Using PySpark for Parallel Computing
Apache Spark is an open source engine for processing large amounts of data, which controls the parallel computing principle in a highly efficient and fault-tolerant manner. While it was originally implemented in Scala and natively supports this language, it is now a universally used interface in Python: PySpark supports most of Spark’s features, including Spark SQL, DataFrame, Streaming, MLlib (machine learning), and Spark Core. This makes it easier for Pandas experts to develop ETL jobs.
All of the above cloud computing platforms can be used with PySpark: Elastic MapReduce (EMR), Dataproc and HDInsight for AWS, GCP and Azure, respectively.
In addition, users can accompany their Jupyter notebook to accompany the development of the distributed Python code, for example with natively supported EMR notebooks in AWS.
PySpark is a useful platform for remodeling and aggregating large groups of data. As a result, this makes it easier to use for subsequent end users, including, for example, business analysts.
Use Apache Airflow for job scheduling
By using renowned Python-based tools within on-premise systems, cloud providers are motivated to commercialize these in the form of “managed” services that are therefore easy to set up and use.
This applies, among other things, to Amazon’s Managed Workflows for Apache Airflow, which was launched in 2020 and makes it easier to use Airflow in some of the AWS zones (nine at the time of going to press). Cloud Composer is a GCP alternative for a managed airflow service.
Apache Airflow is an open source Python-based workflow management tool. It allows users to programmatically create and schedule workflow processing sequences and then follow them using the Airflow user interface.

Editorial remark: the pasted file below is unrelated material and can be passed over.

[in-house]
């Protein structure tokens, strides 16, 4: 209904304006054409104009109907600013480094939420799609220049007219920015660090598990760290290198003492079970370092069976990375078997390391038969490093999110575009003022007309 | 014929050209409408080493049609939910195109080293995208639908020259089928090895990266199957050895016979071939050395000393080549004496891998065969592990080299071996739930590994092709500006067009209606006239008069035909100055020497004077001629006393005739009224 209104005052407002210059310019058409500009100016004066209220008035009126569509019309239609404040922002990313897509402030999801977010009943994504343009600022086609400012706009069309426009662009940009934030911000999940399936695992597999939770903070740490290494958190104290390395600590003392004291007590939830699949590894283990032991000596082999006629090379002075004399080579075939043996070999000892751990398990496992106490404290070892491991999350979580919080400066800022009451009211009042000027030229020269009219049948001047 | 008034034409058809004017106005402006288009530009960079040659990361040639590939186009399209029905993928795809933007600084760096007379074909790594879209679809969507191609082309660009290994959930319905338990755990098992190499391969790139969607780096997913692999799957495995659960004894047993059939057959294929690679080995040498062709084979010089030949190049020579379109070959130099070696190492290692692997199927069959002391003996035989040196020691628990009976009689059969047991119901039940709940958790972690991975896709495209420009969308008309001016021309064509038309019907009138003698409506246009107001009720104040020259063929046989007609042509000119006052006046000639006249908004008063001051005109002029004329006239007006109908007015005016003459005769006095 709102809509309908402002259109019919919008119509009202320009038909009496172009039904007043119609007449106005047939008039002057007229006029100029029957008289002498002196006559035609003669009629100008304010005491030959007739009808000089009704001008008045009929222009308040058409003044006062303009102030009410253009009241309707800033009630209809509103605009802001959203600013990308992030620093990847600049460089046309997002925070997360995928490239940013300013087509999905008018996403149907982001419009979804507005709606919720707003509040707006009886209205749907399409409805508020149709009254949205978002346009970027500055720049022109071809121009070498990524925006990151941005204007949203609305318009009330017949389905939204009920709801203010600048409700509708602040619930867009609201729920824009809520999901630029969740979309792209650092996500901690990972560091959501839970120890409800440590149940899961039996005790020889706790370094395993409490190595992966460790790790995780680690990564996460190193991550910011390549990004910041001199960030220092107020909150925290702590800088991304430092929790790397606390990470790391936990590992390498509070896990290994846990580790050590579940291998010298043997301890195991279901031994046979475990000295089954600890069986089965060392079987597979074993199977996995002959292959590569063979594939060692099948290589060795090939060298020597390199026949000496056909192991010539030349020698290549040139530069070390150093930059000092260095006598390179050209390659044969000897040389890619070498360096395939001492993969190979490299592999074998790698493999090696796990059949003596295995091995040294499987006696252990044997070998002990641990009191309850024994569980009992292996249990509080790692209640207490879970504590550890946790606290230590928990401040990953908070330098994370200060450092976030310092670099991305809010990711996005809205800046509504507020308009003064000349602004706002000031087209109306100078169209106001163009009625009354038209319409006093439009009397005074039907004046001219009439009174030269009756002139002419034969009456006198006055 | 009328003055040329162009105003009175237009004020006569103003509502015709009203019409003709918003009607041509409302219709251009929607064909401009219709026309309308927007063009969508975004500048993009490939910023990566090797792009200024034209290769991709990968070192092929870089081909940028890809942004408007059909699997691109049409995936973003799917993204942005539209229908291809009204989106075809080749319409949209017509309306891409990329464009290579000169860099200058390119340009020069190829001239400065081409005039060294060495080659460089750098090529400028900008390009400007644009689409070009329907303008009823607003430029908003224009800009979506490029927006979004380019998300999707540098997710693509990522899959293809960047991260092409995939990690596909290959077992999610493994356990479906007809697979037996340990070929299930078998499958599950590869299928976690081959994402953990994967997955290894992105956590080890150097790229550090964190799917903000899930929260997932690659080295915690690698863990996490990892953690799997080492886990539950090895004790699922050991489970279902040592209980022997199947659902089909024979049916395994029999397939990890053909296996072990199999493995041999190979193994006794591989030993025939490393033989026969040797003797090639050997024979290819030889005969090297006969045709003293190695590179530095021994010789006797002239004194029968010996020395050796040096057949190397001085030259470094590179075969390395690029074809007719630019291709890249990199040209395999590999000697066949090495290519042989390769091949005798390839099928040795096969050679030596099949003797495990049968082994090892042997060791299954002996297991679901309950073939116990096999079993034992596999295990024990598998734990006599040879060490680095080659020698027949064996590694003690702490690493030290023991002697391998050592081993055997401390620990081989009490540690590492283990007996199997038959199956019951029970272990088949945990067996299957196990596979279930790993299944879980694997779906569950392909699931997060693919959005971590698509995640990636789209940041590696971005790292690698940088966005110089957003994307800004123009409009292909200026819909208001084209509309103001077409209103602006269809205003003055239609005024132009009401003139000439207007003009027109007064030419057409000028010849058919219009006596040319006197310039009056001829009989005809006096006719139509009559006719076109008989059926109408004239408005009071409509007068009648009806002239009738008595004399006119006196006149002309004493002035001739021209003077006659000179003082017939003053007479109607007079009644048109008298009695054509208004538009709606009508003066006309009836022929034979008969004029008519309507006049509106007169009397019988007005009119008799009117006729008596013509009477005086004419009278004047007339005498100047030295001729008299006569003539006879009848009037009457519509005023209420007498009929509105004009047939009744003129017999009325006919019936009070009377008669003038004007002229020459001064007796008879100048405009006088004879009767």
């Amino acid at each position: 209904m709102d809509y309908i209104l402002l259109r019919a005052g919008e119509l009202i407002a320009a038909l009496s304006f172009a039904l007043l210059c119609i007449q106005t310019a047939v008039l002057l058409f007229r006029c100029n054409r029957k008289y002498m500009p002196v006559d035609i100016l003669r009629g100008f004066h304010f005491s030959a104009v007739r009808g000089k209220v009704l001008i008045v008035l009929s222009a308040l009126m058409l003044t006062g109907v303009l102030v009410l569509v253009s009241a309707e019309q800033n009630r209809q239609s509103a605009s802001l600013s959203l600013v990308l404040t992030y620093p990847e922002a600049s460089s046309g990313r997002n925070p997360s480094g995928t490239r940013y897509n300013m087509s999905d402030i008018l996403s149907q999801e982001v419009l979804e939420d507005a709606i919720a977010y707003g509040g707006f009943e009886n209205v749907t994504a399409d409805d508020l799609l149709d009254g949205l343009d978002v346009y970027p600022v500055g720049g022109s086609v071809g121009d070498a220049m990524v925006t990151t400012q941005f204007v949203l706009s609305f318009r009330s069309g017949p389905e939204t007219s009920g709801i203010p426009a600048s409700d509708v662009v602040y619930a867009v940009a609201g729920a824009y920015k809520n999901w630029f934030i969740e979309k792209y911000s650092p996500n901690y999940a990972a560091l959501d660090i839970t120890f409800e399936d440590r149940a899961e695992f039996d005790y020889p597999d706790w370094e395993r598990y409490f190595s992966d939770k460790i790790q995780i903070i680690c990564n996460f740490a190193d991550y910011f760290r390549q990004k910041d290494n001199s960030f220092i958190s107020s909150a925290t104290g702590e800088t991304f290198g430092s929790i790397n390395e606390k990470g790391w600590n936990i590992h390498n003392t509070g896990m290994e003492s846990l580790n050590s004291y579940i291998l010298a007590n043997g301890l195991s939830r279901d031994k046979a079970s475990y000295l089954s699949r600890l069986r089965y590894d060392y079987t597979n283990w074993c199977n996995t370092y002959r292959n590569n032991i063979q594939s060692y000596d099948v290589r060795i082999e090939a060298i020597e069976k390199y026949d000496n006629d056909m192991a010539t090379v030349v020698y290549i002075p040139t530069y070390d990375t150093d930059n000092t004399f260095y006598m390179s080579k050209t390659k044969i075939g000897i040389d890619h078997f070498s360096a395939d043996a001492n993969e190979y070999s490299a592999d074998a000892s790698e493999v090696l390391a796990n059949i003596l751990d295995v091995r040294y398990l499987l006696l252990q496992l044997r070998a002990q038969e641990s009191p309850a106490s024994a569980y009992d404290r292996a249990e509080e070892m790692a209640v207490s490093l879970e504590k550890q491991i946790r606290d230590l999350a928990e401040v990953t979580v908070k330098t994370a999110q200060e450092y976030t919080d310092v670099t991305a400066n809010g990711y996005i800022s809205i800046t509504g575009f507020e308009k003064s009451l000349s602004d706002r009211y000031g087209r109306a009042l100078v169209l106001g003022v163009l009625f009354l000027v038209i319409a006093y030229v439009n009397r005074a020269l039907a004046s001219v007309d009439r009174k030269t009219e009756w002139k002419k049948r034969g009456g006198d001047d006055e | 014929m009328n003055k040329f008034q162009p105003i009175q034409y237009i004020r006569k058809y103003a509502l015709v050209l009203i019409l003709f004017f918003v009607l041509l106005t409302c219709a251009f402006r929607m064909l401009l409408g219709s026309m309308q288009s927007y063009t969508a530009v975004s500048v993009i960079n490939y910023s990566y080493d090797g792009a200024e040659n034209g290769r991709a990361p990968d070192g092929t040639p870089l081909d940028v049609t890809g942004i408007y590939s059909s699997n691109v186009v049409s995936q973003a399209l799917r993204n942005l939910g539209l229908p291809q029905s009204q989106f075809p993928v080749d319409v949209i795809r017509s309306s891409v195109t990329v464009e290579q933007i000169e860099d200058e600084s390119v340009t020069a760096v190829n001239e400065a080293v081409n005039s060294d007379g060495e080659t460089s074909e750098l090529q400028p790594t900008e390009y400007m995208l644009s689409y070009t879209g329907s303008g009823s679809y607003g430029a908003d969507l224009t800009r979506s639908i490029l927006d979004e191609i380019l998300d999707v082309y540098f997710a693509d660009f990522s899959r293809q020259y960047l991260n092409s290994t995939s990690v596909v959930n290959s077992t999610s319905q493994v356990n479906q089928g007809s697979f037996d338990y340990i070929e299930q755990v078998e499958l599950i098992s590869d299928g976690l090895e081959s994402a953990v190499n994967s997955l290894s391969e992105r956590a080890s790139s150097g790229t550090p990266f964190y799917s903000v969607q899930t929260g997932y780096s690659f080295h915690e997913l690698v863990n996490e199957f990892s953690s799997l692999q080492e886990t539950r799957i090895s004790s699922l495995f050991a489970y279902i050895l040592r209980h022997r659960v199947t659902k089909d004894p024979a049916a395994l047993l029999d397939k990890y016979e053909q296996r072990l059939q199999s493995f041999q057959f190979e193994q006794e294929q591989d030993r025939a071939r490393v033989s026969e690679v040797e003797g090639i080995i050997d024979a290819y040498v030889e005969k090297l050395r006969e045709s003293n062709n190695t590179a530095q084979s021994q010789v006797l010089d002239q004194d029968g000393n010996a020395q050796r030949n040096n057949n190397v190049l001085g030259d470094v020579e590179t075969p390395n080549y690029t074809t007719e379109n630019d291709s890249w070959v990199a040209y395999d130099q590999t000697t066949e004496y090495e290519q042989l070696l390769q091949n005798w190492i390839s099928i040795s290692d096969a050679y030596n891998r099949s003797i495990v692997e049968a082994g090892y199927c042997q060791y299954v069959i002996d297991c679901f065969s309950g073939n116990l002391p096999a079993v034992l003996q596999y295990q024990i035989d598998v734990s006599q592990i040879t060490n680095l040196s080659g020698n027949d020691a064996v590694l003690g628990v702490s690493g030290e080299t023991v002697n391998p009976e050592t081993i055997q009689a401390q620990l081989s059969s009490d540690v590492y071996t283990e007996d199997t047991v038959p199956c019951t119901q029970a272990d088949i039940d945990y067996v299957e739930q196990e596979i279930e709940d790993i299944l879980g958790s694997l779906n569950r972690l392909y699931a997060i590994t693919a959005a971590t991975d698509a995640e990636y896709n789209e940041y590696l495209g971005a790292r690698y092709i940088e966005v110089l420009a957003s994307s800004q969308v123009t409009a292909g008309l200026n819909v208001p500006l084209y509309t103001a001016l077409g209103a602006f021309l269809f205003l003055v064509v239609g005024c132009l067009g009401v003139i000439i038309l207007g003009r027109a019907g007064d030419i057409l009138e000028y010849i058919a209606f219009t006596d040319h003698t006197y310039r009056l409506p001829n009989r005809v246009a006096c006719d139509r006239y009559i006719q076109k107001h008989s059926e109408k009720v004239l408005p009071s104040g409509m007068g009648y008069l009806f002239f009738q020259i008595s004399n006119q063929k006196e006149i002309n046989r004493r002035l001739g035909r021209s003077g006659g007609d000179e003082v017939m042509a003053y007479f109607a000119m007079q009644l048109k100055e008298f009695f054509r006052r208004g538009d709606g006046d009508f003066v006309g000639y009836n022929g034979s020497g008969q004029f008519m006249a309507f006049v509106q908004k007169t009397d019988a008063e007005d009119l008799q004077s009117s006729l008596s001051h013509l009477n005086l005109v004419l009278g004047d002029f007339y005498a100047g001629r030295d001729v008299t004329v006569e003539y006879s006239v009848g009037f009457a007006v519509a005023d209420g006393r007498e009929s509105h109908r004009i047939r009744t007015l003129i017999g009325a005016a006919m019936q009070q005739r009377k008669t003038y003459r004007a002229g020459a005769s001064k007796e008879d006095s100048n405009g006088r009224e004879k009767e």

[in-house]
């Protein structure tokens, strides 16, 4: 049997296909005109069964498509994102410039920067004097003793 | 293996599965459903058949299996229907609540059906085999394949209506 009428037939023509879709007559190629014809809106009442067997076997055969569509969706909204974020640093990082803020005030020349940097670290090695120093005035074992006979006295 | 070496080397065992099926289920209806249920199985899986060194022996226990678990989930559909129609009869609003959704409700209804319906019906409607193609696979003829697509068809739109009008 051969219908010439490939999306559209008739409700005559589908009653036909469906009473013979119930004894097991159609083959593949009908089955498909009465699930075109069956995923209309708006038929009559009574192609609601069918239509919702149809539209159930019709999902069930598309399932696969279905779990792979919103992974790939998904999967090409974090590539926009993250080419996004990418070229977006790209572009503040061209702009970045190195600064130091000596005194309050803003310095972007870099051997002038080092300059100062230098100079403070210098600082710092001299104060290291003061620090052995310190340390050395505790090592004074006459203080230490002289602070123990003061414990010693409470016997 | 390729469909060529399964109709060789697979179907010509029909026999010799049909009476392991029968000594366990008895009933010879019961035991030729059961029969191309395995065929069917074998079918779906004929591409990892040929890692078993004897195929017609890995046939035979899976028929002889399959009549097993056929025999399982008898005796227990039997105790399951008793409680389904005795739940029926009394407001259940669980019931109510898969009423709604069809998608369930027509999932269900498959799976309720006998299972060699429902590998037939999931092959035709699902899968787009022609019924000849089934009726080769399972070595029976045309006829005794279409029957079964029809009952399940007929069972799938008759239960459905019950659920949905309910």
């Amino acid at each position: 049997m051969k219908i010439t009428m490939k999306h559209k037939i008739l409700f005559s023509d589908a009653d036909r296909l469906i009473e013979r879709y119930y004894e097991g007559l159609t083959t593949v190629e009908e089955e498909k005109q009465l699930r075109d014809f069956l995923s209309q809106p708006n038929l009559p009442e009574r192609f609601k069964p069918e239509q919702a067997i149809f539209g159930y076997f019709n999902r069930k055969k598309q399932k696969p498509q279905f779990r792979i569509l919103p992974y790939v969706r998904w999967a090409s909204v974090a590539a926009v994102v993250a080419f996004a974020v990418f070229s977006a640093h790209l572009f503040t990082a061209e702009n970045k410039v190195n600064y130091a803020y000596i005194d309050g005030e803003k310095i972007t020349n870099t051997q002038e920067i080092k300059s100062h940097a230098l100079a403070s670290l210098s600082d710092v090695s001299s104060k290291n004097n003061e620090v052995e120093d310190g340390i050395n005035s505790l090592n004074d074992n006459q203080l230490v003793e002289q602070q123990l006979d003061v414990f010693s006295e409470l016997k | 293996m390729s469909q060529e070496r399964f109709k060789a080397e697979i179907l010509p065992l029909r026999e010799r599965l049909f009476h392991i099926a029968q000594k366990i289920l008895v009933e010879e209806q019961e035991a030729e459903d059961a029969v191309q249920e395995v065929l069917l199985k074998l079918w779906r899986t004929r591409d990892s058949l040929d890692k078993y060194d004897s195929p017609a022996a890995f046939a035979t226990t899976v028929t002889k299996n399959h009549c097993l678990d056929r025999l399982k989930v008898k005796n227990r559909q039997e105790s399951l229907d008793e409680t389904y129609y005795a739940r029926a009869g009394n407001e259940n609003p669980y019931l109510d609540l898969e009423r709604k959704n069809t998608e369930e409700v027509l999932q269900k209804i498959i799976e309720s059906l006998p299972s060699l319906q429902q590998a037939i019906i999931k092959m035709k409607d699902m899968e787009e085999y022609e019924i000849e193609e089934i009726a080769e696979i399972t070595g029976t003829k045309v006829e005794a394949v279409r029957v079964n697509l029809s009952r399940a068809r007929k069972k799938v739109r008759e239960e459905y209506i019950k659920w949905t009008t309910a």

There are several alternatives to Airflow, such as the obvious options from Prefect and Dagster. Both are Python-based data workflow orchestrators with a user interface and can be used to create, run and monitor the pipelines. They aim to address some of the concerns some users face while using Airflow.
Strive to achieve data engineering goals with Python
Python is valued and valued in the software community because it is intuitive and easy to use. The programming language is not only innovative but also versatile and enables engineers to take their services to a new level. Python’s popularity with engineers continues to grow, and support for it continues to grow. The simplicity at the heart of the language means that engineers can overcome any obstacles along the way and get jobs done at a high level.
Python has a prominent community of enthusiasts who work together to improve the language. For example, errors are corrected, thereby opening up new opportunities for data engineers on a regular basis.
Every engineering team works in a fast-paced, collaborative environment to develop products with team members from different backgrounds and roles. Python, with its simple composition, allows developers to collaborate more closely on projects with other professionals such as quantitative researchers, analysts, and data engineers.
Python is quickly coming to the fore as one of the most widely accepted programming languages ââin the world. The benefits for data engineering should therefore not be underestimated.
Mika Szczerbak is a data engineer, STX Next